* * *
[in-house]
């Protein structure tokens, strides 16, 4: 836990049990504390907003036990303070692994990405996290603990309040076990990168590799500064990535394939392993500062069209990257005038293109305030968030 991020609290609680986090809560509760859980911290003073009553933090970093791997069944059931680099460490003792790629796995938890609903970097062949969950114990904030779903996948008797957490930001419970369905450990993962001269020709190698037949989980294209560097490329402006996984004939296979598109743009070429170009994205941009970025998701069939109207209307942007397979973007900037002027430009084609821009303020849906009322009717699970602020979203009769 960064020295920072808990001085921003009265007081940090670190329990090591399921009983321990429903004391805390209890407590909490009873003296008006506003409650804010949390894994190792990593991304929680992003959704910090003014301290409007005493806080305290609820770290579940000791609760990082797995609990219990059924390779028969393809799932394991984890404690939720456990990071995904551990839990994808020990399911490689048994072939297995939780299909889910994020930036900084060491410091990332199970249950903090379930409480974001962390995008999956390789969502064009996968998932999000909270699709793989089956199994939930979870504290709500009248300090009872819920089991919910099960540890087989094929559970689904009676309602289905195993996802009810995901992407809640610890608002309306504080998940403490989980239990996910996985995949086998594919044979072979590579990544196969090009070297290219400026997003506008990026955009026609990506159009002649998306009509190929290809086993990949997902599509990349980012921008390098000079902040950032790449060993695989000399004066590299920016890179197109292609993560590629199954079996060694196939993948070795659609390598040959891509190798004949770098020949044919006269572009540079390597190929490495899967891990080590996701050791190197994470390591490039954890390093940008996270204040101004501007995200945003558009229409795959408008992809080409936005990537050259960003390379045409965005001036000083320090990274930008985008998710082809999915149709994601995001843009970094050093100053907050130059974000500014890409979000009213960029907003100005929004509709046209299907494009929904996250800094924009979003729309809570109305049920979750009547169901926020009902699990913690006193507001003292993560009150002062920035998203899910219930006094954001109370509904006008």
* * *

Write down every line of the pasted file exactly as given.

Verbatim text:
[in-house]
């Protein structure tokens, strides 16, 4: 836990049990504390907003036990303070692994990405996290603990309040076990990168590799500064990535394939392993500062069209990257005038293109305030968030 991020609290609680986090809560509760859980911290003073009553933090970093791997069944059931680099460490003792790629796995938890609903970097062949969950114990904030779903996948008797957490930001419970369905450990993962001269020709190698037949989980294209560097490329402006996984004939296979598109743009070429170009994205941009970025998701069939109207209307942007397979973007900037002027430009084609821009303020849906009322009717699970602020979203009769 960064020295920072808990001085921003009265007081940090670190329990090591399921009983321990429903004391805390209890407590909490009873003296008006506003409650804010949390894994190792990593991304929680992003959704910090003014301290409007005493806080305290609820770290579940000791609760990082797995609990219990059924390779028969393809799932394991984890404690939720456990990071995904551990839990994808020990399911490689048994072939297995939780299909889910994020930036900084060491410091990332199970249950903090379930409480974001962390995008999956390789969502064009996968998932999000909270699709793989089956199994939930979870504290709500009248300090009872819920089991919910099960540890087989094929559970689904009676309602289905195993996802009810995901992407809640610890608002309306504080998940403490989980239990996910996985995949086998594919044979072979590579990544196969090009070297290219400026997003506008990026955009026609990506159009002649998306009509190929290809086993990949997902599509990349980012921008390098000079902040950032790449060993695989000399004066590299920016890179197109292609993560590629199954079996060694196939993948070795659609390598040959891509190798004949770098020949044919006269572009540079390597190929490495899967891990080590996701050791190197994470390591490039954890390093940008996270204040101004501007995200945003558009229409795959408008992809080409936005990537050259960003390379045409965005001036000083320090990274930008985008998710082809999915149709994601995001843009970094050093100053907050130059974000500014890409979000009213960029907003100005929004509709046209299907494009929904996250800094924009979003729309809570109305049920979750009547169901926020009902699990913690006193507001003292993560009150002062920035998203899910219930006094954001109370509904006008």